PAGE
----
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Outsourcing Web 2.0 – Computer Science Trend analysis

So you are in pursuit of a Computer Science degree at the University of your choice. Still thinking it’s a great field for a career, since the original dot-com bubble, waves of new students hit the books and compilers each year. And while Google’s stock prices and numerous Web 2.0 companies are pumping up a new bubble for the technology industry, a new concern enters future graduate’s mind – IT job outsourcing to India. A rapidly developing country, with over one billion people, is looking to take on more than just tech-support call centers, and are willing to program code for less.

If Google Trends offer a viable representation of technological activities over the last 3 years, then we might be facing a very different job market in just a few years from now.

Typically, the perception was that only tedious, basic coding of large enterprise projects was outsourced, as well as most of the testing and quality assurance.

Comparison Java, C#, PHP

And as the normalized graphs above show, PHP – language typically associated with web development, shows a stronger position in Canada and United States than in India, when compared to heavier Java. Though thinking that we’ll get to keep all the economic benifits of the web bubble 2.0 is foolish.

Comparison PHP, JavaScript, CSS

A closer look reveals an interesting trend. The breakdown of PHP, JavaScript, and CSS in Canada and United States, correspond to the makeup of a full Web Application. Though the India is very heavy on the JavaScript, and severely lacks in actual styling with CSS. From this, I conclude a few things:

  • North America is capable of building full Web Applications domestically
  • India programs the parts outsourced to their centers (in this case JavaScript)
  • Most designers are still North American

So can we take comfort and security in being well balanced, artistic, able to communicate well, and experienced with cutting edge technology? We shouldn’t.

India is playing the catch-up game, and seems willing to pick up whatever technological requirement is thrown, fast! XHTML standards have been searched for by Canadian and United States developers at relativly stable levels over the last 3 years. The latest buzz in Web 2.0 – Ruby on Rails, has been steadily climbing up in popularity since early 2005 in United States, and mid-2005 in Canada. Amazingly, both have simply appeared in Indian searches, as if someone has flipped a switch.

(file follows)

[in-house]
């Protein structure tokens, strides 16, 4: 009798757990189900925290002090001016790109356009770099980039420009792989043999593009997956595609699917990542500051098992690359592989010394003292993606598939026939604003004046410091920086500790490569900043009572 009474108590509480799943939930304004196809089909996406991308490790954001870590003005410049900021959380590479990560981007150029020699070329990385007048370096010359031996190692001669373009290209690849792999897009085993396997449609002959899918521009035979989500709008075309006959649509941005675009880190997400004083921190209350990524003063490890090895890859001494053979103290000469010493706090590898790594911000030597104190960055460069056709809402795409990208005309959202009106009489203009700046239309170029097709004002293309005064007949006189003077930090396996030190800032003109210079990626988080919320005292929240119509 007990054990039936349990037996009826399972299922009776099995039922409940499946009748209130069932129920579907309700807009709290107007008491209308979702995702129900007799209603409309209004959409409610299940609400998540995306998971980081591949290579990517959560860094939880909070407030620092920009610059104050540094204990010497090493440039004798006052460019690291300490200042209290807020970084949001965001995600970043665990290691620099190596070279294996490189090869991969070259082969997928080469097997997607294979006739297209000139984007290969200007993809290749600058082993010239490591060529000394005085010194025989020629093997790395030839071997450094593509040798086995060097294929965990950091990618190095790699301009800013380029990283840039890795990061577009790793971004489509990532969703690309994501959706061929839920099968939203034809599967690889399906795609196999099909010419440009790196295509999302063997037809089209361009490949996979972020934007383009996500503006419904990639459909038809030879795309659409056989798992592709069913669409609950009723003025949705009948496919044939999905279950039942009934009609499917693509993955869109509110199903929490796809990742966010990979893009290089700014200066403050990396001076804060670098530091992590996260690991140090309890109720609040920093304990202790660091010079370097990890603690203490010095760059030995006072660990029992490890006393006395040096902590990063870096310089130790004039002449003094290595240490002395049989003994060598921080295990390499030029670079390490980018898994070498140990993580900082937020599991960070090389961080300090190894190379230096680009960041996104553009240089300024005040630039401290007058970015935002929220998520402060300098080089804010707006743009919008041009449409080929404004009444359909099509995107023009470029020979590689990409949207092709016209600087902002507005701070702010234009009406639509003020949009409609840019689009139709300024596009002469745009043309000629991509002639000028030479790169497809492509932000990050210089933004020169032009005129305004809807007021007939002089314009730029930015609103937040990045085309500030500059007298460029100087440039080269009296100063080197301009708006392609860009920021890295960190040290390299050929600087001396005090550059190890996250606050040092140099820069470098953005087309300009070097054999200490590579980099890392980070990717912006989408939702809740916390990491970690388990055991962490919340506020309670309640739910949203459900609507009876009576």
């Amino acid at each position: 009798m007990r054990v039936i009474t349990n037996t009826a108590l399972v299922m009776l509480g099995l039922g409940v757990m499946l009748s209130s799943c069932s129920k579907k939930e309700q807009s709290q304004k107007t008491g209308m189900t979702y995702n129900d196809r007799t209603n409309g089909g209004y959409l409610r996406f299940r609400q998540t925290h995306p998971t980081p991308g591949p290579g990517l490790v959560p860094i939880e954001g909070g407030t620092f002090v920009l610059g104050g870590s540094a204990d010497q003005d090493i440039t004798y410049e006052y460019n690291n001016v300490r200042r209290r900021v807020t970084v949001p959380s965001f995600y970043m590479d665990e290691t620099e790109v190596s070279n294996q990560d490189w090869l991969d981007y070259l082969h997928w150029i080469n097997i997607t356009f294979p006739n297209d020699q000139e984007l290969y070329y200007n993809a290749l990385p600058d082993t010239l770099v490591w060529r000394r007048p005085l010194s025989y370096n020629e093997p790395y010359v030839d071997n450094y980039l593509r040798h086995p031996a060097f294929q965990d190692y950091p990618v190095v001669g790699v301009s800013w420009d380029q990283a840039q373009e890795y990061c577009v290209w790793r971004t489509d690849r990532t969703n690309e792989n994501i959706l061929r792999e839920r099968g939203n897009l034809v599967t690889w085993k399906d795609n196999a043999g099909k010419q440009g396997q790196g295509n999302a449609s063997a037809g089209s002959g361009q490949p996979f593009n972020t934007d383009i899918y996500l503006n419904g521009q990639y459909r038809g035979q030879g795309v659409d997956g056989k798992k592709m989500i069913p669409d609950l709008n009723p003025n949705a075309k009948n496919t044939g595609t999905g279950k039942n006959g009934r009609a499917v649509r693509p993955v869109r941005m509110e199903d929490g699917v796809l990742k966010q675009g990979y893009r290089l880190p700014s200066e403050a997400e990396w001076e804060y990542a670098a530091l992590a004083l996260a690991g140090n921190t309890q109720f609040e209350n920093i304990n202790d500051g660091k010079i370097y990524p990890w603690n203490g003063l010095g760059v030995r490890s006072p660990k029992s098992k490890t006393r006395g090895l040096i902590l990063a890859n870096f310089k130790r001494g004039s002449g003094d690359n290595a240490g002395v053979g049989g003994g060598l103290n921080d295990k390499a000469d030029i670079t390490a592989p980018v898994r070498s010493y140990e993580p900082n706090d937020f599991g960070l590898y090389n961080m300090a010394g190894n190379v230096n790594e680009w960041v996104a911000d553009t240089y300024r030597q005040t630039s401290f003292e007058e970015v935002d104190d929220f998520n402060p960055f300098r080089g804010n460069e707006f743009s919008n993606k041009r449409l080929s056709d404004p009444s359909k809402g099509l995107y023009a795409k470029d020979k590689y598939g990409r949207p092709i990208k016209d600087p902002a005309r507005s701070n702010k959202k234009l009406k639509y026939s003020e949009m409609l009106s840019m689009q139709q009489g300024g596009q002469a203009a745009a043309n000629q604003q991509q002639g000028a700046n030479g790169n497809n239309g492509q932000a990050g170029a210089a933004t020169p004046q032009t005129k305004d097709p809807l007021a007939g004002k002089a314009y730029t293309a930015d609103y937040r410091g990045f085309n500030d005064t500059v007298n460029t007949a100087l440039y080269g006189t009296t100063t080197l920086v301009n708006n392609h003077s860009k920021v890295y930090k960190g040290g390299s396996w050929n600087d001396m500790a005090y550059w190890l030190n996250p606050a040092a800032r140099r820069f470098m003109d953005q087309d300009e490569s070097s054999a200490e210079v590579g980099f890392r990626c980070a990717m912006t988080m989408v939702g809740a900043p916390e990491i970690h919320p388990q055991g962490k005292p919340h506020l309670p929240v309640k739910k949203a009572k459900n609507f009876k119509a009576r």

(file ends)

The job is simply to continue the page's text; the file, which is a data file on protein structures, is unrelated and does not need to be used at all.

XHTML - India

Ruby on Rails - India

So what kind of a competitive advantage are we left with? I would like to say passion and love for programming. We don’t have exclusive textbooks, or rare hardware not available to Indian students. And looking at the trends, Indian Universities might easily offer higher salaries to international professors of popular programs. If you are going into the Software Development field just because you’ve heard there are money involved, there is little separating you from a lecture-hall full of students at an Indian University. Well there’s one – they are willing to take your job for much less pay.

I program because I enjoy it. I get excited over figuring out neat ways of solving complicated problems. I contribute to Open Source projects, just to write more code. I aim for personal success, and believe that income will come as a side-effect.

Pursue what you enjoy, success will come with excellence.
– Tony

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  1. Posted by CompSci.ca Blog » More on the future of Computer Science Careers - outlook still promising | December 6, 2006, 5:58 pm

    [...] While trends do indicate rapid outsourcing of programming positions, the Bureau of Labor Statistics indicated that United States’ companies are creating new domestic IT jobs at a faster rate, as requirement for computer skills increase in new fields such as construction, and healthcare. Some of the emotional challenges people faced during the Industrial Revolution are similar to what we are experiencing today, Vardi said. We are undergoing a period of change, and it is best to accept it, he said. “Offshoring is like the winter. You don’t ask if it is good or bad—you ask what do you do about it. The answer is you dress warmly.” [...]

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